11. Just because someone is wearing more Lycra that you does not mean they’re a more experienced rider, it just means they bought more Lycra than you. See also: artists with better tools, leather portfolios; writers with Moleskines. Do not follow this person’s lead on the road, they are lost.

12. Nurses treat you better if you were wearing a helmet when it all went wrong. Even if the helmet actively made your injuries worse, the nurse is slightly less likely to badmouth you to the doctor inspecting your face/remains of your mouth. Wear a helmet but know it’s for nurses, not your own head.

13. Black cab drivers want you dead. Once a year a black cab driver will scream out of a passing window a sentence along the lines of “I HOPE YOU FUCKING DIE YOU CUNT” just to remind you of their feelings. The last time I was in a black cab I actually sat in a puddle of cold human semen, so: black cabs, the feeling is pretty mutual.

14. Related: There is a man in London with "FUCK" tattooed down one calf and "TAXIS" down the other. He wears shorts all winter and even Michael Fish can forecast how he is going to die.

15. Nobody likes the guy on the fixie bike who balances at the lights. Put your foot down. We’re grown-ups. We’re not playing that game where the ground is lava.

16. On any given ride you will invariably encounter two women cycling side by side, chatting, taking up the entire road with their slow-moving floral basket machines. If you hang back for a minute you can catch one slapping the other in the face when they both indicate right.

17. Pedestrians never look where they’re going. Like, never. You will spend your first year marvelling at the confidence with which they stride into the road looking at their phones or run right out into intersections unexpectedly. You will spend the rest of your life dodging them and wondering when they’ll notice how close to death they just came. They won’t. My mum once gave me a piece of advice: “Assume everyone else is an idiot”. I can’t remember what it was for or about (maybe dudes, condoms) but I’ve repurposed it for cycling in London.

19. Your first year on a bike is terrifying but brilliant. You learn how London fits together. You realise you can propel your feeble human body from one end of it to the other for no money and get less fat doing it. A day of errands becomes an hour of errands. There are reasons bike couriers exist: it takes them a fraction of the time it takes someone in a car to do it, or someone on legs or in a bus or tube. Being on a bike in London is one of the most liberating things in the world: it’s as close to wings or a jetpack as we’re going to get until those scientists stop mooching about and make us some cooler stuff.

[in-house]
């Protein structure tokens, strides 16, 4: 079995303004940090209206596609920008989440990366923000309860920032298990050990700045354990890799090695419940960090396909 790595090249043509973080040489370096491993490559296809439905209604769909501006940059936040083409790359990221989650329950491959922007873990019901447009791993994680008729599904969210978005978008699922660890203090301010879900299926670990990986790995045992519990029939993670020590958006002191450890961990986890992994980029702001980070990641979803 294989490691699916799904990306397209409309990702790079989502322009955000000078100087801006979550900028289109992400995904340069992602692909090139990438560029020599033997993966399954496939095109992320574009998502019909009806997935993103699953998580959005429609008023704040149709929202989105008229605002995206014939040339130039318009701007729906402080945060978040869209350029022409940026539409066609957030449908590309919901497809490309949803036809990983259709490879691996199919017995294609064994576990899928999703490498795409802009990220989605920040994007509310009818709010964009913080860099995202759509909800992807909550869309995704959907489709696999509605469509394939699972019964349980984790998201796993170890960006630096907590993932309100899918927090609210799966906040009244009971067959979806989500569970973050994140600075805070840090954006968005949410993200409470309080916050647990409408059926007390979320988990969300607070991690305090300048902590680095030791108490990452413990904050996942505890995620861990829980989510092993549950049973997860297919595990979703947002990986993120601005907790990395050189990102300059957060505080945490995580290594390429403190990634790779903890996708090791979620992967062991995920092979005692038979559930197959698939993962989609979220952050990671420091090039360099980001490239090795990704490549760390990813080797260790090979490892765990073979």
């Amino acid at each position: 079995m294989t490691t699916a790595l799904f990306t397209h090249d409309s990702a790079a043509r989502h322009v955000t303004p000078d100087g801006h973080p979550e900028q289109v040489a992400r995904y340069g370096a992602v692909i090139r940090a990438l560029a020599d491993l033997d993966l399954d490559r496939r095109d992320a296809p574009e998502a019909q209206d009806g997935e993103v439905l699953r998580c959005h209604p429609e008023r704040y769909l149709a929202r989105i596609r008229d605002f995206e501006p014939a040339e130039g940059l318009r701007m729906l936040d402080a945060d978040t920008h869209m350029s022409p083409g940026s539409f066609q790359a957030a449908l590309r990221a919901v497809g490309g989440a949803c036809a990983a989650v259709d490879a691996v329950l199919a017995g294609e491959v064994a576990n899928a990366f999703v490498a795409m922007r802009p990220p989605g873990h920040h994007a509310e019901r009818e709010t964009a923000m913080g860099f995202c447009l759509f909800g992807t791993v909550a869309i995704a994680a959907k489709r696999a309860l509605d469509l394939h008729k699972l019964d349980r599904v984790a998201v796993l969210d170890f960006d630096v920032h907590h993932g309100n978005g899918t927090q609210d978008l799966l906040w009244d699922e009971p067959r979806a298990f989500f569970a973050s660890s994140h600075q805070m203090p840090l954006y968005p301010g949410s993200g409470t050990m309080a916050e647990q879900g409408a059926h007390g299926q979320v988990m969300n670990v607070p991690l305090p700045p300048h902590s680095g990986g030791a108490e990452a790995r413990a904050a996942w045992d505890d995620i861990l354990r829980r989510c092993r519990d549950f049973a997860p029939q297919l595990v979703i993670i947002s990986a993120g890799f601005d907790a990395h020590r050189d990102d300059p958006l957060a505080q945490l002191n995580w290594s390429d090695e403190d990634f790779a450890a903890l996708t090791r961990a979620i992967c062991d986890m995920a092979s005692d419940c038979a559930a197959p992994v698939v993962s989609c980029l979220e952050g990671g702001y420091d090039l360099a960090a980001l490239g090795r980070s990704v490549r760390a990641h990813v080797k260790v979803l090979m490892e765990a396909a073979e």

But at the end of your first year you will wear this expression almost permanently. Shocked and appalled, over and over and over and over. 

Unless you’re dead or your face is broken and you can’t make any expressions at all. All of which are possible.

This piece is part of A to B, the New Statesman's week of posts about transport.

The bike of Andrew Mitchell MP. Photograph: Getty Images

Hayley Campbell writes for a number of publications, but then who doesn't. You should follow her on Twitter: @hayleycampbell.

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Who is the EU's chief Brexit negotiator Michel Barnier?

The former French foreign minister has shown signs that he will play hardball in negotiations.

The European Commission’s chief Brexit negotiator today set an October 2018 deadline for the terms of Britain’s divorce from the European Union to be agreed. Michel Barnier gave his first press conference since being appointed to head up what will be tough talks between the EU and UK.

Speaking in Brussels, he warned that UK-EU relations had entered “uncharted waters”. He used the conference to effectively shorten the time period for negotiations under Article 50 of the Lisbon Treaty, the legal process to take Britain out of the EU. The article sets out a two year period for a country to leave the bloc.

But Barnier, 65, warned that the period of actual negotiations would be shorter than two years and there would be less than 18 months to agree Brexit.  If the terms were set in October 2018, there would be five months for the European Parliament, European Council and UK Parliament to approve the deal before a March 2019 Brexit.

But who is the urbane Frenchman who was handpicked by Commission President Jean-Claude Juncker to steer the talks?

A centre-right career politician, Barnier is a member of the pan-EU European People’s Party, like Juncker and German Chancellor Angela Merkel.